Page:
Updated: The Help Takes the Labor Day Weekend Box Office Crown

The Help disposed of newcomers Apollo 18, Shark Night 3D and The Debt to easily claim to top spot through the four-day Labor Day holiday weekend at the North American box office. The win marks three consecutive weekends The Help has looked down on the competition.

From Friday through Monday, The Help earned an estimated $19 million domestically according to distributor Disney. Despite a low screen count and opening early on Wednesday, The Debt rode positive word of mouth to $12.6 million and second place. Apollo 18 took third with $10.7 million, while Shark Night 3D brought up the rear with $10.3 million.

Original article (September 4, 2011): The 2011 Summer Movie Season came to an official close with a very weak top ten at the box office over the Labor Day weekend. Once again, Disney/Dreamworks’ sleeper hit The Help topped the North American box office while another group of newcomers failed to make any sort of impact. Overall the box office gross of the top ten was about level with last year’s Labor Day top ten when the George Clooney drama The American led the pack.

For the third week in a row, The Help kept the crowds coming in at a steady clip. The film barely dropped at all from last weekend’s total, 2.3% to be precise, as it brought in another $14.2 million from 2,843 theaters. After four weeks, the Southern drama has made $118.6 million and shouldn’t have too much trouble zipping past the $150 million mark by the end of September. Where it goes from there is entirely dependent on continued word-of-mouth from viewers.

Of the three new debuts, Focus Features’ The Debt made the biggest impact. The John Madden-directed espionage film, which stars Helen Mirren, Jessica Chastain and Tom Wilkinson, opened last Wednesday and has earned an estimated $11.6 million from 1,826 screens. The film earned a positive 77% approval rating from the nation’s critics on Rotten Tomatoes. Much like The Help, the audience for The Debt consisted of adults over 25 years of age.

The often-delayed science fiction horror film Apollo 18 was finally dumped out onto the market by distributor The Weinstein Company. Befitting a film that is all but abandoned by the studio producing it, Apollo 18 crashed and burned right out of the gate with a dire $8.8 million from 3,328 theaters. Reviews across the board were negative with the film eeking out a 22% approval rating on Rotten Tomatoes.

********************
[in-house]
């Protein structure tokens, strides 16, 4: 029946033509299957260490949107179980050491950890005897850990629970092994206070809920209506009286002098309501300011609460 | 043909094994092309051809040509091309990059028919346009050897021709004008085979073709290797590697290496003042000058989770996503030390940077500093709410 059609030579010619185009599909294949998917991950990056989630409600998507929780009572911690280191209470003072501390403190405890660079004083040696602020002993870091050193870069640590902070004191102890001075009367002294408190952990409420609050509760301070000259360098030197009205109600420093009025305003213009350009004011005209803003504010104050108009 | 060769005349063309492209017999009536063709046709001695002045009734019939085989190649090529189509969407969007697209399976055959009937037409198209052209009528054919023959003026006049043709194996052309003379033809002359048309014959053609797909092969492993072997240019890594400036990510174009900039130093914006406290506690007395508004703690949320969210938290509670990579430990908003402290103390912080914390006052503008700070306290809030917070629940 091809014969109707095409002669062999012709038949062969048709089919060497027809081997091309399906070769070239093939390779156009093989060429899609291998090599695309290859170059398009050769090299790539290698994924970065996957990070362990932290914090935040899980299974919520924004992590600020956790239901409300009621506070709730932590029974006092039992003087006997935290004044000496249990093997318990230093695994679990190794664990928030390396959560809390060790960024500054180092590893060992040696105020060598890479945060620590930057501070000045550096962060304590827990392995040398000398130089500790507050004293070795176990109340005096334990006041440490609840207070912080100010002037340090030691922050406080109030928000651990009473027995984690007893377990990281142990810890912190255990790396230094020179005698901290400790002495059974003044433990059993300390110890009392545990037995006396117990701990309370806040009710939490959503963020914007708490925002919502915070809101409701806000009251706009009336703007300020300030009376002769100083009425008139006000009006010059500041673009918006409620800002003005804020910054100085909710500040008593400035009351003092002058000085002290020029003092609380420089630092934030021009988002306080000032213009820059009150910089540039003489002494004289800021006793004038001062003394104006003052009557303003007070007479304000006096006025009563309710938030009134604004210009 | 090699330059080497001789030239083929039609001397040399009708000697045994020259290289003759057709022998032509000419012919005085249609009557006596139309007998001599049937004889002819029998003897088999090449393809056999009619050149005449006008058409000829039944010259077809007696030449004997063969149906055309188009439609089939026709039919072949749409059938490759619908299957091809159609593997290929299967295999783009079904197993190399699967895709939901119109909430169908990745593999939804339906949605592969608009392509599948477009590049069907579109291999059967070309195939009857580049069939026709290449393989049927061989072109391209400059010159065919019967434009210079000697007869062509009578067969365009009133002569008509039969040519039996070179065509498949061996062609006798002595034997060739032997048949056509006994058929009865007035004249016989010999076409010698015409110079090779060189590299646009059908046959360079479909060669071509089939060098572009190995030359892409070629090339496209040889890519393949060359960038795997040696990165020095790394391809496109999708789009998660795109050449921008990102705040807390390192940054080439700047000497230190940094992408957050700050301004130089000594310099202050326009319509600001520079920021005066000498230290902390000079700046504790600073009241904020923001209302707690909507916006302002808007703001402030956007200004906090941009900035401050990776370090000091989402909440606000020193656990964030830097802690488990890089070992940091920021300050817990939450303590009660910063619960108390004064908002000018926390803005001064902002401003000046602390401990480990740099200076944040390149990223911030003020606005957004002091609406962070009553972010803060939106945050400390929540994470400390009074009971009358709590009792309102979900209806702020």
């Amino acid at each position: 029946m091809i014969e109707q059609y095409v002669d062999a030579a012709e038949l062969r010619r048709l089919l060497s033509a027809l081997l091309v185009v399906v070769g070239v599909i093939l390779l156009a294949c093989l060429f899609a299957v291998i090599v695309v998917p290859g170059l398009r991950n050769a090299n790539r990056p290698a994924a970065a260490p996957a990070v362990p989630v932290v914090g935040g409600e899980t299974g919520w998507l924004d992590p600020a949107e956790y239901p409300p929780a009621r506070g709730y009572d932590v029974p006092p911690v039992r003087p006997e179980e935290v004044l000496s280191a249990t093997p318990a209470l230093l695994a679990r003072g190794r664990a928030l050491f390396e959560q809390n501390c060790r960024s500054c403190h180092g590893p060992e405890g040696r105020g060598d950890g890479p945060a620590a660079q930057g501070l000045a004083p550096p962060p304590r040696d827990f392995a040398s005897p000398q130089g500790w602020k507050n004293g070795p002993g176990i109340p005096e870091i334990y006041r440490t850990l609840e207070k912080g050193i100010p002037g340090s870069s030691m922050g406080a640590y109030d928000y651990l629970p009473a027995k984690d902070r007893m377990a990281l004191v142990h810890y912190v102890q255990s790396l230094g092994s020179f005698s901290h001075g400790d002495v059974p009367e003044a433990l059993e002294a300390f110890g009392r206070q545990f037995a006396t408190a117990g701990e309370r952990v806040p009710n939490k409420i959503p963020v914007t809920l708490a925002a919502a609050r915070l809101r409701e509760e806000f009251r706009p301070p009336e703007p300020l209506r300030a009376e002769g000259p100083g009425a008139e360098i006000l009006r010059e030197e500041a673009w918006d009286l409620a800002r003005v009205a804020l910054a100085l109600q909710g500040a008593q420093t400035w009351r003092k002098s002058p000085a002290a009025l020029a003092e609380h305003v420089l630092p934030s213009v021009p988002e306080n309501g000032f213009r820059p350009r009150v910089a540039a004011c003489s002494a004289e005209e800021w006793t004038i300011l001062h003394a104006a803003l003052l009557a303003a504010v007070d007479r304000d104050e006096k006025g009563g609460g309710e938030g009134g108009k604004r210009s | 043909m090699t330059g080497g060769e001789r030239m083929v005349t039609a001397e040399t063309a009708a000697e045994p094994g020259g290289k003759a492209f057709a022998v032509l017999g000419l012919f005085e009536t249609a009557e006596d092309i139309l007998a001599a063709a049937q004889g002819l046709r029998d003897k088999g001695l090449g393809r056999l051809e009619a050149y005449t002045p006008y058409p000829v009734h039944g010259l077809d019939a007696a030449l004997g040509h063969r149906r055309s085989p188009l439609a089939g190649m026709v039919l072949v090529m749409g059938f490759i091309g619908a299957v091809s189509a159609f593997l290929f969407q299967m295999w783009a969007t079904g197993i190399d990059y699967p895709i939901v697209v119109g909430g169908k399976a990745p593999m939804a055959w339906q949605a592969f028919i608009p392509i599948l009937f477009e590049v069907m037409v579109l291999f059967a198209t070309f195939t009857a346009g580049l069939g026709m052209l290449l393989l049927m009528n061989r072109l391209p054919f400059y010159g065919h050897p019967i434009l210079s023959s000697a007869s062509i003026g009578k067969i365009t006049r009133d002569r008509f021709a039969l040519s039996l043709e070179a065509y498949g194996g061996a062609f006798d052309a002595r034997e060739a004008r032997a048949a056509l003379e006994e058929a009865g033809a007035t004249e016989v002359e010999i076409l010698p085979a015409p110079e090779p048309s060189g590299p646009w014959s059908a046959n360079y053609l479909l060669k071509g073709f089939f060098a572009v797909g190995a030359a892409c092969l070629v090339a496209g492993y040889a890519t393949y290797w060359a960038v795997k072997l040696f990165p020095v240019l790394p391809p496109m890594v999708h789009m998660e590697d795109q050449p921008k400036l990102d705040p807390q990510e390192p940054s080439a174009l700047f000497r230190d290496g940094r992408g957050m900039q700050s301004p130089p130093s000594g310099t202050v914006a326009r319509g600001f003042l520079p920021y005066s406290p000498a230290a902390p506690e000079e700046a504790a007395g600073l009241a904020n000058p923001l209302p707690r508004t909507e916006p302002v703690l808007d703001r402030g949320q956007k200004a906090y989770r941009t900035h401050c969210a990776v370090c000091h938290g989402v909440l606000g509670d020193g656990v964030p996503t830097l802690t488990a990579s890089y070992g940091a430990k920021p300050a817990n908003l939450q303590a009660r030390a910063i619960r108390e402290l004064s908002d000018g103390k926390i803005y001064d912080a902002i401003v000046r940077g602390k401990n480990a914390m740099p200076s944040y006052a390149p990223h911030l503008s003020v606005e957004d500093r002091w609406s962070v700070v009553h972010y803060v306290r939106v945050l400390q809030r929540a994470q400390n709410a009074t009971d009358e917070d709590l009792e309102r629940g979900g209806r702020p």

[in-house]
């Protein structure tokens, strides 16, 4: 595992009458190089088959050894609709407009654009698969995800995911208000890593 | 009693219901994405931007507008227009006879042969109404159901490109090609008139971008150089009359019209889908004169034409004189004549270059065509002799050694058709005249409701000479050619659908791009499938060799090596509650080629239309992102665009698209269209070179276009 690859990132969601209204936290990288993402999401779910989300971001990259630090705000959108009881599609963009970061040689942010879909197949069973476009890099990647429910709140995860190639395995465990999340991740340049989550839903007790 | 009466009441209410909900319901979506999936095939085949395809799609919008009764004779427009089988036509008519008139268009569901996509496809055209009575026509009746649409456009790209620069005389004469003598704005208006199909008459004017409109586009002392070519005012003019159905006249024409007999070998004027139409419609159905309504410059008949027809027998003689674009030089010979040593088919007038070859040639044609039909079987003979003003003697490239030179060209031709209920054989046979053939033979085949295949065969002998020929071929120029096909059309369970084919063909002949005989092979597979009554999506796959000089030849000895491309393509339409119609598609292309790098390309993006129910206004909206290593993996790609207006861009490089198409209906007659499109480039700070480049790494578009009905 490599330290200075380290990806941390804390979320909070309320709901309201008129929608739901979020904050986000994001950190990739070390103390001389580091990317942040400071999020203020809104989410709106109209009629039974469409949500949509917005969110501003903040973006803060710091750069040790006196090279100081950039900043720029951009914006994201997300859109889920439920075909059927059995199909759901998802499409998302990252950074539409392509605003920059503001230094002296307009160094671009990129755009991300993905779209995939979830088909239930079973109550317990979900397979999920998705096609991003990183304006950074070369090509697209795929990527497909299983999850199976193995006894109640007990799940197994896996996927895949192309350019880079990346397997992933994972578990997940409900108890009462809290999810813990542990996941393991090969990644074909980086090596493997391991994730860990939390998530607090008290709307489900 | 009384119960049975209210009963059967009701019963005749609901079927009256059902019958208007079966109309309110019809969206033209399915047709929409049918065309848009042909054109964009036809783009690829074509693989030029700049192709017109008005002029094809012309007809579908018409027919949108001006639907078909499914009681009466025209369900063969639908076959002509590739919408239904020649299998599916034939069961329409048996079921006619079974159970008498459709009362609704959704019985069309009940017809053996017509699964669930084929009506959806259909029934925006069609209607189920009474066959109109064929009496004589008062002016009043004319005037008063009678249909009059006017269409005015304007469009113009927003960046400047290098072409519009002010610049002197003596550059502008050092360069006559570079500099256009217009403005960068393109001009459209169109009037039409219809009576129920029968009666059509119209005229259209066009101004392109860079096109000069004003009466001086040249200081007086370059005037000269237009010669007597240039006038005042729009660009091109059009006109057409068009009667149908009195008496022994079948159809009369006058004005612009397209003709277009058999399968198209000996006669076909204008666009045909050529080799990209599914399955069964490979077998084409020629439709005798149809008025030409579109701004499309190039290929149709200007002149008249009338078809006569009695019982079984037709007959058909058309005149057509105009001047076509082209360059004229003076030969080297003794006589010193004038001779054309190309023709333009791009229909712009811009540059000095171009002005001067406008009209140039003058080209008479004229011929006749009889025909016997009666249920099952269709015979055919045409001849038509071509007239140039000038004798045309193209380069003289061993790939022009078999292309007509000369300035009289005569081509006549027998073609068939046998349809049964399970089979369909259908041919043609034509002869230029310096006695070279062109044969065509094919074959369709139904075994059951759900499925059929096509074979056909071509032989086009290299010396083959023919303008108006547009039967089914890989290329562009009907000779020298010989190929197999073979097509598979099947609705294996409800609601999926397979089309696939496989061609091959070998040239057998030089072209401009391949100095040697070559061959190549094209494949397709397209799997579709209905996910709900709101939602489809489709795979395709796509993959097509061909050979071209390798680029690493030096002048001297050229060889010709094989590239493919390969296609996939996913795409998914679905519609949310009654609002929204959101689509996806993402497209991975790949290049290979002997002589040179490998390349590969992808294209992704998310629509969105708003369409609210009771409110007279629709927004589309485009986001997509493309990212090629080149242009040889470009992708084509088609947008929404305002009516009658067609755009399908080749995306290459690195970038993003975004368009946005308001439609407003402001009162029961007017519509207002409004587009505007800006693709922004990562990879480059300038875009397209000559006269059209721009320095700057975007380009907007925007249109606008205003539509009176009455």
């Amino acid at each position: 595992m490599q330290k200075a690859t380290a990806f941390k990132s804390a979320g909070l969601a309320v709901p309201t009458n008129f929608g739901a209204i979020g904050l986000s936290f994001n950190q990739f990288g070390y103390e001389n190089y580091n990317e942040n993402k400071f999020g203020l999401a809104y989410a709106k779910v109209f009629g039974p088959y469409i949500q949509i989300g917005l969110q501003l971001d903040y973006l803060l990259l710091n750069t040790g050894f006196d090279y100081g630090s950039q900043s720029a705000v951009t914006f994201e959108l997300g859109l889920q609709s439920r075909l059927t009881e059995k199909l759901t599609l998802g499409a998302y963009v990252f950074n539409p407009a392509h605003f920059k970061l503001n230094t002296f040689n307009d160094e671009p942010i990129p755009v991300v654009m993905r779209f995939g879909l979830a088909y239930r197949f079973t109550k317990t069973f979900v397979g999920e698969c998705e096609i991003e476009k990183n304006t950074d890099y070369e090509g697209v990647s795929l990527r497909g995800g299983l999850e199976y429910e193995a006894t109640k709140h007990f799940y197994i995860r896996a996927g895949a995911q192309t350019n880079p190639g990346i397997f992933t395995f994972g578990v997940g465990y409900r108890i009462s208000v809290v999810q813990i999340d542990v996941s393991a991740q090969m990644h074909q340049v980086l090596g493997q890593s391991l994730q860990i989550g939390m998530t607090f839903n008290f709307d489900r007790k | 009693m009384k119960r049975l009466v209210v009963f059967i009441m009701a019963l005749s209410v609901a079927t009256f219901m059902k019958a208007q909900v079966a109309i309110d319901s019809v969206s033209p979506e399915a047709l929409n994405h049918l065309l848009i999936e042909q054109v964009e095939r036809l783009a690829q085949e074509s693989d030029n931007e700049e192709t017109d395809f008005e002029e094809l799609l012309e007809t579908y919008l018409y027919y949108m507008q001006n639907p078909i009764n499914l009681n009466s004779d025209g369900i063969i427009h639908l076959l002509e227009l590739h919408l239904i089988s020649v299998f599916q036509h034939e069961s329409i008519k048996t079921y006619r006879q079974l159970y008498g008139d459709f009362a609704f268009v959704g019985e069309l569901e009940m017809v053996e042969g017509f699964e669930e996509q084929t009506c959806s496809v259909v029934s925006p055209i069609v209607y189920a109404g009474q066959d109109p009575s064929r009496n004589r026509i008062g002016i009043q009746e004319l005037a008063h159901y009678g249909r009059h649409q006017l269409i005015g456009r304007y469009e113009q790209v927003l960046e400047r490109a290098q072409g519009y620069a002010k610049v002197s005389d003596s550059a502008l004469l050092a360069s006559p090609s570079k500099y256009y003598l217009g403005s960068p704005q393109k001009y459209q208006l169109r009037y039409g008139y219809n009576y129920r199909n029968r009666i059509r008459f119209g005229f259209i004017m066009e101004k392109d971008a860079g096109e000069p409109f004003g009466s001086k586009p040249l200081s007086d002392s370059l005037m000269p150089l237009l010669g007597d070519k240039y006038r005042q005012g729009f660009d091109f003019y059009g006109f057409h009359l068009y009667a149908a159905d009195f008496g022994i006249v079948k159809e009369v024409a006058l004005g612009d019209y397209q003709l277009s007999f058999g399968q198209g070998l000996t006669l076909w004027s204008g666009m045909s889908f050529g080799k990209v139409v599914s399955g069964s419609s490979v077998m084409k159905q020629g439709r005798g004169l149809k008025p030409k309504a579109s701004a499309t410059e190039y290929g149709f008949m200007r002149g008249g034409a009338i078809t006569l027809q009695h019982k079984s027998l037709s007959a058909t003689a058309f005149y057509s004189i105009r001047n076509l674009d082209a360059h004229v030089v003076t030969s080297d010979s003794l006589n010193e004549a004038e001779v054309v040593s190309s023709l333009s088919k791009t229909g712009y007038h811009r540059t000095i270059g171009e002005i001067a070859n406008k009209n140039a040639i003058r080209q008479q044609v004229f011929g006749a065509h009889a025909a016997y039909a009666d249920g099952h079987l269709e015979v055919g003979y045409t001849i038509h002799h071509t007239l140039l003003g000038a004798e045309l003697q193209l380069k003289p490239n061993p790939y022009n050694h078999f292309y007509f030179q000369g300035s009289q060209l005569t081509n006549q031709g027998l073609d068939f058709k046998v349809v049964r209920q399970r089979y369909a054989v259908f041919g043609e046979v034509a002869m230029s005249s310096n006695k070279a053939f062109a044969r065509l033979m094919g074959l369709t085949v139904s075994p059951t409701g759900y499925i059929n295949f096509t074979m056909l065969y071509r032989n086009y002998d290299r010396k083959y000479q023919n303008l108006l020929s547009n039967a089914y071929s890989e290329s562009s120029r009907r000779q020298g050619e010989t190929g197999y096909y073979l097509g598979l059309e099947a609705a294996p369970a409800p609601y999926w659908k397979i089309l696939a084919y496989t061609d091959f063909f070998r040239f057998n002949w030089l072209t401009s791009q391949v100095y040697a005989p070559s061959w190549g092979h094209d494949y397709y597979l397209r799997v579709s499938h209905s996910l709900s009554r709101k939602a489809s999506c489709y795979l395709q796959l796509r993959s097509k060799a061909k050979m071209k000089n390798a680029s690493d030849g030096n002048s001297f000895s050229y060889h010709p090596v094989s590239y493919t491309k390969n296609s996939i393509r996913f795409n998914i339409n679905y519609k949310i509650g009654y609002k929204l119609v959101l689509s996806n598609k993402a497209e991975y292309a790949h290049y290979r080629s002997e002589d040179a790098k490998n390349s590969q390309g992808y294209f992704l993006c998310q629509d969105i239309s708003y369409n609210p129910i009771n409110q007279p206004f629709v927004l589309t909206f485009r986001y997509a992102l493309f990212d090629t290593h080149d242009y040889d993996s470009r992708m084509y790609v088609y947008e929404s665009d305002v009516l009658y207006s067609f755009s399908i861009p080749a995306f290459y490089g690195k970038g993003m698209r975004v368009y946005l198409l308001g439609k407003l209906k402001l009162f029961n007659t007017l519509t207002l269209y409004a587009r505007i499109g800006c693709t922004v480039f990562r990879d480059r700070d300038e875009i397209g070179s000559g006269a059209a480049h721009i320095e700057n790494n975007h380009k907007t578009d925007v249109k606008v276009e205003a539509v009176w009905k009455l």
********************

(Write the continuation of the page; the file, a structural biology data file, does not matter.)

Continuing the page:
The third and final debut of the holiday weekend was the number four movie in the country, Relativity’s B (as in bad) movie wannabe Shark Night 3D. The critically maligned horror flick’s saving grace was that of the 2,806 theaters showing the movie 2,500 were 3D presentations. Still, even with that surcharge inflating the box office, the numbers were hardly worth cheering about. In its first three days, Shark Night 3D has chomped its way to a weak $8.6 million.

Fox’s sci-fi prequel Rise of the Planet of the Apes held its ground again to stay in the top five for a fifth weekend. Easing a slight 12% the film added $7.8 million to its coffers, which now stands at approximately $160 million. Apes is now looking to end its run near the $180 million mark.

Two films that underperformed last weekend wound up making the most of the holiday weekend and exhibited marginally small drops. Sony’s action flick Columbiana dropped only 28% from its opening weekend totals to bring in an estimated $7.4 million in its sophomore round. After ten days, the film has earned $22 million and could finish its run with approximately $35 million in the bank.

In seventh place was the Weinstein Company’s comedy Our Idiot Brother, which eased only 26% from its debut round to earn an estimated $5.1 million to bring its two-week total to the $15.1 million mark. The Paul Rudd comedy should call it a day with roughly $25 million in ticket sales.

The remainder of the top ten were leftovers. Eighth place went to Don’t Be Afraid of the Dark with $4.9 million. After ten days, the movie has earned $16 million and may wind up with $25 million in sales. Ninth place went to Spy Kids: All the Time In The World with $4.6 million. After three weeks, the Robert Rodriguez misfire has earned $29 million to date and should finish its run with approximately $37 million. And rounding out the top ten with $4 million in leftover sales was Sony’s The Smurfs. To date, the comedy has earned approximately $131 million.

The top ten grossing films of the summer were:

1) Harry Potter and the Deathly Hallows Part II $375 million

2) Transformers: Dark Of the Moon $350 million

3) The Hangover Part II $256 million

4) Pirates of the Caribbean: On Stranger Tides $240 million

5) Cars 2 $188 million

6) Thor $181 million

7) Captain America: The First Avenger $171 million

8) Bridesmaids $167 million

9) Kung Fu Panda 2 $163 million

10) Rise of the Planet of the Apes $160 million

Stephen Soderbergh brings his latest Contagion to theaters next weekend, which should be the film to finally oust The Help from the top. Also debuting next weekend are Warrior with Tom Hardy and Joel Edgerton, and the comedy Bucky Larson: Born to be a Star.

– Shawn Fitzgerald

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